The infectious American dream can indoctrinate anyone to be part of its oppressive cycle, and where people like Holst had opportunities to look away, others like Jupe, OJ, and Em weren’t as fortunate. Nope first focuses on Jupe as a young child actor to illustrate this inequitable dilemma. His tragic upbringing as a child star tokenized by white Hollywood in movies like Kid Sheriff represents how Jupe was exploited as a spectacle (see what Hollywood did to Ke Huy Quan). His trauma was someone else’s success story. As Jupe was exploited and his fame grew, so did his opportunities. During the tragic incident on Gordy’s Home, Jupe survives not because of connection with the chimpanzee, but because of his decision to stare at the golden opportunity covered in blood: the shoe of his mangled co-star. Once a victim, Jupe now exploits his tragic experiences and becomes a cog in the larger system by living his adult life as owner of the western amusement park Jupiter’s Claim. It’s possible this park is a satire on the way Asian Americans were exploited during the gold rush and were removed from American society after the Chinese-Exclusion Act, an eerily similar way people of color are exploited by Hollywood. Ultimately, Jupe and Jupiter’s Claims’ tragic history becomes part of propagating the fallacy of the American dream and helps continue the cycle of oppressive behavior by profiting off of the Gordy’s Home incident, as well as exploiting Jean Jacket until his final moments.


When watching Nope in a vacuum, it may seem like the film’s protagonists are the Haywoods, specifically OJ and Em. These two young black Americans are trying to keep their family business, Haywood’s Hollywood Horses, afloat after the death of their father. This family’s legacy starts with their great-great-great-grandfather as the black jockey who should’ve been immortalized as the first movie star. The family has been chewed up and spit out by Hollywood. But what Peele is unpacking with his allegory that examines the infectious American dream, a lot like his thesis in Us, is that no one is safe from becoming a part of a larger American system of oppression. This collective reality highlights the paradox of the American identity.

OJ and Em want the “Oprah” shot, the impossible picture of Jean Jacket that will recover their family legacy and create their own. Peele writes Em authentically as a young Black queer woman who is eager to prove herself as she’s been underappreciated and undervalued in her life. However, the end of Jean Jacket is at the hands of the Haywoods, who unlike Holst, have fewer opportunities to survive, leaving the Haywoods to be part of the exploitative cycle.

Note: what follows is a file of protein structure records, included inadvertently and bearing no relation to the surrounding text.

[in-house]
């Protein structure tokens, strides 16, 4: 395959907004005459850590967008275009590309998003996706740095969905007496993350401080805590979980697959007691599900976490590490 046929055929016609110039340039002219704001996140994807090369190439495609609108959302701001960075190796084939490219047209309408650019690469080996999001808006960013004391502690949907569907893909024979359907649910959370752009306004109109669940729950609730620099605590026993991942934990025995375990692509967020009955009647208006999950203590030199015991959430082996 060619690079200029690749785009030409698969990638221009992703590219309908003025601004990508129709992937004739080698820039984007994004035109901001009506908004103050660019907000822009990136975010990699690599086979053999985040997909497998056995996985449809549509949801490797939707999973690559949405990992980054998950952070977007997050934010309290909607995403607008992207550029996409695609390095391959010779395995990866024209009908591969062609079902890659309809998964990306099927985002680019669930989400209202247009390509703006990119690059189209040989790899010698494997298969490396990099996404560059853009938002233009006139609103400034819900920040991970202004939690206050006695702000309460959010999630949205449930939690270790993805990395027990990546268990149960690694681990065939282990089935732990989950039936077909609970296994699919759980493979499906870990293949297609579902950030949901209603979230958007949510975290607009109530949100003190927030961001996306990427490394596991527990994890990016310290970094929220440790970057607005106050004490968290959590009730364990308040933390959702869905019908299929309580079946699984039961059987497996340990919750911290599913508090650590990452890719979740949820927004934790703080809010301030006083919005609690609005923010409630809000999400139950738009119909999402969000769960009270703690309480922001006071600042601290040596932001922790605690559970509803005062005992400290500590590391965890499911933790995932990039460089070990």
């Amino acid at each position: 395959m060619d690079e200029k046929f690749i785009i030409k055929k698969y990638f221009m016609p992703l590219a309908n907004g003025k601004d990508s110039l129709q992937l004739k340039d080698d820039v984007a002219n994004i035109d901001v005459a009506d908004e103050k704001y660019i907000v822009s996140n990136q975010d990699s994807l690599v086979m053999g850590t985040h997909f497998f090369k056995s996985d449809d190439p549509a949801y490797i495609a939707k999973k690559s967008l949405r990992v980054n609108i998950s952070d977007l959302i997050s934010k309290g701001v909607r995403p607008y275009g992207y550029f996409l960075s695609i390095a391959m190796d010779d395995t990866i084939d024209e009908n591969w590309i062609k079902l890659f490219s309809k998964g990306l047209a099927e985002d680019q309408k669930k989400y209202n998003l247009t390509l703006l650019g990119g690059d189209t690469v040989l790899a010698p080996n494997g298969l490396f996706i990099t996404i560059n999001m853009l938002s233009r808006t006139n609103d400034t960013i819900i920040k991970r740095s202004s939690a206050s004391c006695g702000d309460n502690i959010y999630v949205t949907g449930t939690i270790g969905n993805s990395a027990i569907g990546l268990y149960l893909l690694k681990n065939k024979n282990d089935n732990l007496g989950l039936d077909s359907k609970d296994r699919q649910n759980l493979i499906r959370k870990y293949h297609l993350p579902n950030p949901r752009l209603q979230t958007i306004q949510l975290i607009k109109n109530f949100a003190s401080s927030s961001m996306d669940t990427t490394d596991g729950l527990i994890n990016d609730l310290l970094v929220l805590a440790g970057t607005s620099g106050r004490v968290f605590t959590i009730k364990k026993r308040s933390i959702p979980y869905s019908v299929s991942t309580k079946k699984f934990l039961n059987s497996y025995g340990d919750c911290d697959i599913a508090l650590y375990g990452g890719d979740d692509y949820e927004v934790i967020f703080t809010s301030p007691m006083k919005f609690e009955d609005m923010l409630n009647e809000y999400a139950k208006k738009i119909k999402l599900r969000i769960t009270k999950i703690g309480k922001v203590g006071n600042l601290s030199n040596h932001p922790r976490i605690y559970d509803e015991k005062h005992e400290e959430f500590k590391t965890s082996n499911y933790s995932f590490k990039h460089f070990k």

Most notably, Angel Torres’s (Brandon Perea) character arc best signifies how the Haywoods could be indoctrinated by the system. Angel, on the surface, is comic-relief for the audience and tech support for the Haywoods. But by the end of the film, Angel is a nameless Latino man absent from the spotlight and coverage of the Haywoods and their photo of Jean Jacket. His arc begins with his labor and time being exploited at Fry’s Electronics and ends with him isolated in a desert, covered in a tent, wrapped in barbed wire, three hours from the border of Mexico. He is someone who may inevitably be forgotten in history, much like the Haywoods’ great-great-great-grandfather, and unfortunately like many others at the border. Ultimately, the Haywoods have the blood-stained keys, but Peele doesn’t nihilistically leave audiences to believe they’ll continue the toxic status quo, as it’s possible the Haywoods are fundamental to help reform the ethos of the United States by exposing the fallacy of the American dream.

Hollywood is a sort-of microcosm of the American dream that Peele both immortalizes and satirizes. This is at his and the audience’s expense, as we are all participants in its terror. Nope is masterfully crafted as a summer blockbuster, a spectacle, which is what his films most deeply critique. The self-awareness from Peele doesn’t stop there, as the filmmaker has become a symbol of tribute to popular culture and master of satirizing the country’s obsession with spectacle. The essence of Nope captures the complexities of the paradoxical American ethos and is an examination into the ever-growing canvas and psyche of Peele.